LOMBARDI

by DICK KEREKES & LEISLA SANSOM
Theatre Jacksonville and the Florida East Coast Railway presents the Florida premiere of “Lombardi,” on stage at 2032 San Marco Boulevard through November 9. For reservations call 396-4425.
This play about football legend Vince Lombardi should be of special interest to theatre goers in the Jacksonville and North Florida area, since we are the home of the National Football League’s Jaguars. Lombardi is considered one of the greatest coaches of the game, leading the Green Bay Packers to five League championships and the first two Super Bowl championships.
Playwright Eric Simonson based the drama on the book “When Pride Still Mattered: A Life of Vince Lombardi,” by David Maraniss . It opened on Broadway in 2010 and ran a respectable 274 performances. Simonson has written another play about the role of sports in American life, “Bronx Bombers,” which is scheduled to open on Broadway in January, 2014, after a recent successful Off-Broadway run.
The play is set mostly in 1965, with flashbacks to 1958, 1959 and 1964. The set has three sections. In the background is a set of goal posts and a large video screen which displays film footage of Green Bay Packer games from the Lombardi era, all carefully selected and woven together by Director Jason Collins. The foreground depicts Lombardi’s living room, and his office.
MICHAEL RAY as Coach Lombardi brings a remarkable clear and detailed portrayal of this complex and fascinating man to the stage. Yes, he talks about his passion, football, but he also relates his philosophy about life in this authentic and powerful theatrical piece.
The plot is constructed around a series of interviews by a young reporter who recently accepted a position at “Look” magazine. Michael McCormick is writing an in-depth study of his subject, and many of the interviews take place at Lombardi’s home. DANIEL N. AUSTIN is splendid as Michael, capturing a youthful brashness tempered with an intelligent probing of motivations and controversies in Lombardi’s life.
ALEXIS LAMBERT is picture perfect as Marie, Lombardi’s understanding wife. She is a football widow, who supports him and his passions, despite the fact she hated leaving New York with its sophisticated cultural offerings to come to cold, and endlessly snowy Green Bay. This is Ms. Smith’s theatre debut locally.
Three Green Bay players round out the cast. DAMON J. CLARK is linebacker Dave Robinson who was involved in the then fledgling NFL Players Association which, among other outrageous demands, wanted players to be paid for exhibition and pre-season games. MATT TOMPKINS captures the physicality of fullback Jim Taylor, while LUCAS HOPPER is believable as Paul Hornung, multi-talented but often in trouble due to issues in his personal life. Dressed in full playing uniforms at times, these three talented actors really gave us the feeling of being in a locker room.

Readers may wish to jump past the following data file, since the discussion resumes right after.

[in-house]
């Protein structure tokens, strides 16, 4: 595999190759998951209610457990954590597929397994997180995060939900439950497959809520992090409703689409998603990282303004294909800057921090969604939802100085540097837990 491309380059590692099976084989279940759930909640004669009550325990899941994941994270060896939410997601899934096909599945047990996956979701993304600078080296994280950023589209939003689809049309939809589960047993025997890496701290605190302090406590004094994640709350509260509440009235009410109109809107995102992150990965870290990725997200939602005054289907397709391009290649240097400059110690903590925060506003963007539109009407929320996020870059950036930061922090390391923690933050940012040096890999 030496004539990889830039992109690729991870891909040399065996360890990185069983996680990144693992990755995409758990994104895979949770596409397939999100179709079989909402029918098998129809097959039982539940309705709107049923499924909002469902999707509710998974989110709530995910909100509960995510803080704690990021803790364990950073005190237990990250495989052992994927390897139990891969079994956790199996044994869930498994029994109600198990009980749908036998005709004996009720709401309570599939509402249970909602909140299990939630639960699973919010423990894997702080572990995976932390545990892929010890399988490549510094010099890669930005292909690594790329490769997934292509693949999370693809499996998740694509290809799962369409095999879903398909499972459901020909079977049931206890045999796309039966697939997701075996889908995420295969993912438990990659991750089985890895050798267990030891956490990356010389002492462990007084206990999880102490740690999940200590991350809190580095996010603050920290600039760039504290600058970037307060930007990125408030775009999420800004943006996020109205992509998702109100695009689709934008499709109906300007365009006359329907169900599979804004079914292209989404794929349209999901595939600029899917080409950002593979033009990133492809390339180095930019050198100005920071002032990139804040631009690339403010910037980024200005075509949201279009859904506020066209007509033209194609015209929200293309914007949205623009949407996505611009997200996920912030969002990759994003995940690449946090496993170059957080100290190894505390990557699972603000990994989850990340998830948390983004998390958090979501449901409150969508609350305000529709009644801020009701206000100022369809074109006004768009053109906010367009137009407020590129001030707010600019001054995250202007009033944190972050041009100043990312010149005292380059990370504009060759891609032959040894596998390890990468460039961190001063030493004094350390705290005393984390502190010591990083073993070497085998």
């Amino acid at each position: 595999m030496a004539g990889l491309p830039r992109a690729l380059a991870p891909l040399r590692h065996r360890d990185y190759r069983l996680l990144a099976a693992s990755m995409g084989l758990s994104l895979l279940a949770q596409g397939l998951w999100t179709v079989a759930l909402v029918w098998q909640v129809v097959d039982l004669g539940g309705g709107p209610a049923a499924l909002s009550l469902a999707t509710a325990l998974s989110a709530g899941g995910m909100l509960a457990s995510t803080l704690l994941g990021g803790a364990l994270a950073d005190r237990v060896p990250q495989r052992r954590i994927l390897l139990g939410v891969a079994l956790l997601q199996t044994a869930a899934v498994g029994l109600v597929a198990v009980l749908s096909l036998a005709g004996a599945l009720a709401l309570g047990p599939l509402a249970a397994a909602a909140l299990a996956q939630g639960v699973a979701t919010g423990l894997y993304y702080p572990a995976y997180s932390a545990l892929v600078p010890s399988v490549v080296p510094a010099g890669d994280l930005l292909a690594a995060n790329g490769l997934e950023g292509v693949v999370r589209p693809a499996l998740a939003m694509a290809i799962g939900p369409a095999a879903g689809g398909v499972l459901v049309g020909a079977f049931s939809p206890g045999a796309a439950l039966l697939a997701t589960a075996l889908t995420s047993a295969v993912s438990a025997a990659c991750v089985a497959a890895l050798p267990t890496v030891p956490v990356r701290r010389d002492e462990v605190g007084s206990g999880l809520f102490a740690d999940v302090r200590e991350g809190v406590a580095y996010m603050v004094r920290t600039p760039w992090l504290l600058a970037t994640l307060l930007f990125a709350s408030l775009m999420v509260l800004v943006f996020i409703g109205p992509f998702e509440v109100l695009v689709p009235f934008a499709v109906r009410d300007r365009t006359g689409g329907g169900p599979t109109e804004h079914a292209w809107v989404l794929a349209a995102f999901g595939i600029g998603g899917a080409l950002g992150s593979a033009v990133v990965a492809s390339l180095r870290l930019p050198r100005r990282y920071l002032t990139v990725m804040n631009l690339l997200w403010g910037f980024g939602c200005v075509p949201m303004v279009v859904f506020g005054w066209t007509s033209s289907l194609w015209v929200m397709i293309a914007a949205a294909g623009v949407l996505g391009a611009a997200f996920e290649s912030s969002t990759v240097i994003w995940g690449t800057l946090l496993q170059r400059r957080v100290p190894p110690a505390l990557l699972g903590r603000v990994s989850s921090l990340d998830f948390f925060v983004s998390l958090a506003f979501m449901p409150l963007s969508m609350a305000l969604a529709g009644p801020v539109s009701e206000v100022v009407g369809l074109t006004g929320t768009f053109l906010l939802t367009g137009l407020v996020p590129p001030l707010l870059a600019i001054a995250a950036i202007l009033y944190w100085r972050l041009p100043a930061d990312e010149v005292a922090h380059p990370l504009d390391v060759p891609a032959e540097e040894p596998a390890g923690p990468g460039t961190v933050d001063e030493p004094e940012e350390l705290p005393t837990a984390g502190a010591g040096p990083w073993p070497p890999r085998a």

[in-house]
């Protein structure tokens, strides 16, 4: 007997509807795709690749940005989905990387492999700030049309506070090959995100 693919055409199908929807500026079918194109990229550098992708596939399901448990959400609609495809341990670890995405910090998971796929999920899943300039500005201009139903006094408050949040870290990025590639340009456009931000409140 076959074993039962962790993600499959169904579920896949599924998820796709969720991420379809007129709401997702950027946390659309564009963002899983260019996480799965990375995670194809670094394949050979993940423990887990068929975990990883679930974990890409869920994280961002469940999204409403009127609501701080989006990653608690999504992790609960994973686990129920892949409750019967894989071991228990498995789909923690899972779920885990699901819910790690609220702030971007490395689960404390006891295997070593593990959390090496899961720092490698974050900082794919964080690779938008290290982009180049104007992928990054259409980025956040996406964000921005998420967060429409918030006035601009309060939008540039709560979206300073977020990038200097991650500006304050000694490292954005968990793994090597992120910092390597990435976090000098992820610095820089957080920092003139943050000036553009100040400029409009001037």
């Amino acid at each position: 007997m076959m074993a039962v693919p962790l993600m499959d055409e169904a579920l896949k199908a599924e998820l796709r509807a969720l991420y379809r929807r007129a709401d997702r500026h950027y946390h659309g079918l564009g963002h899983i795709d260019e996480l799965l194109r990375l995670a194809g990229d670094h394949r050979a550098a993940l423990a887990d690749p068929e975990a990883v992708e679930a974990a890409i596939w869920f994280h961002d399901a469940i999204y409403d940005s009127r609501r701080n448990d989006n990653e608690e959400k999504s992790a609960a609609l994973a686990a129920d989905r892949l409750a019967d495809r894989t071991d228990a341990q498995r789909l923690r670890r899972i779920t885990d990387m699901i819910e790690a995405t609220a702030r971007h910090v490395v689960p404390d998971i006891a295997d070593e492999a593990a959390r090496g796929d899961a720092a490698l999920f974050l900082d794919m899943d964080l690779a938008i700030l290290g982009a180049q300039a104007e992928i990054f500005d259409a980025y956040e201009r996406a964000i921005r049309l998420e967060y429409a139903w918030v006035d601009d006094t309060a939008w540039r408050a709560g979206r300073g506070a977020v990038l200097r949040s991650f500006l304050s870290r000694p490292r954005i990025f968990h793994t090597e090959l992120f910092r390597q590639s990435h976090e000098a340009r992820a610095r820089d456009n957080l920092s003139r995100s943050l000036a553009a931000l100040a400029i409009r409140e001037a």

As beloved as the demanding and successful coach was, Lombardi was not perfect. He drank heavily, had health problems, and refused to see a doctor about his frequent bouts of stomach pain. His unwillingness to seek medical treatment may have contributed to his death at age 57 in 1970.
The 1958 year segment was of particular interest. Lombardi was an assistant coach for the New York Giants, but was thinking of leaving to go into banking. Instead, he ended up accepting a position as head coach and general manager of the Green Bay Packers. Green Bay had a weak team, and didn’t appear to have a promising future, but Lombardi persisted in pursuing victory. His first year he won one game, lost ten and tied one. The second year he went seven and five. And then – well the rest is NFL history. Close to home, we have Gus Bradley, who is now a first time NFL head coach with the Jaguars. He has inherited a team of questionable talent, with a current 2013 record of 0 – 8. But with persistence, change is always possible, and who knows what years two and three will bring? Certainly, Lombardi’s story should give fans hope.
DAVID DAWSON’S Scenic and Lighting Design could not be better, and brought that game day look and feel to the stage. The remarkable TRACY OLIN recreated the team’s attire with football helmets, jerseys and shoes from the 1960s. We also liked the authentic Lombardi look and the lovely period dresses worn by his wife.
KATIE GILE was the equipment manager, AKA the Production Stage Manager, for the team.
JASON COLLINS, as Director has drafted an excellent cast to perform this exceptional play and his direction is a winner.
Spread the news. Theatre Jacksonville has gone high tech. Thanks to a grant from BAPTIST HEALTH, assistive listening devices are now available for all performances, at no charge. Availability is on a first come first serve basis at the TJ box office.
Don’t miss this show. You don’t have to be a football fan to enjoy it, you don’t even have to know anything about football. It is a fast paced one-act, about ninety minutes long, with absorbing performances centered around a character who is larger than life.

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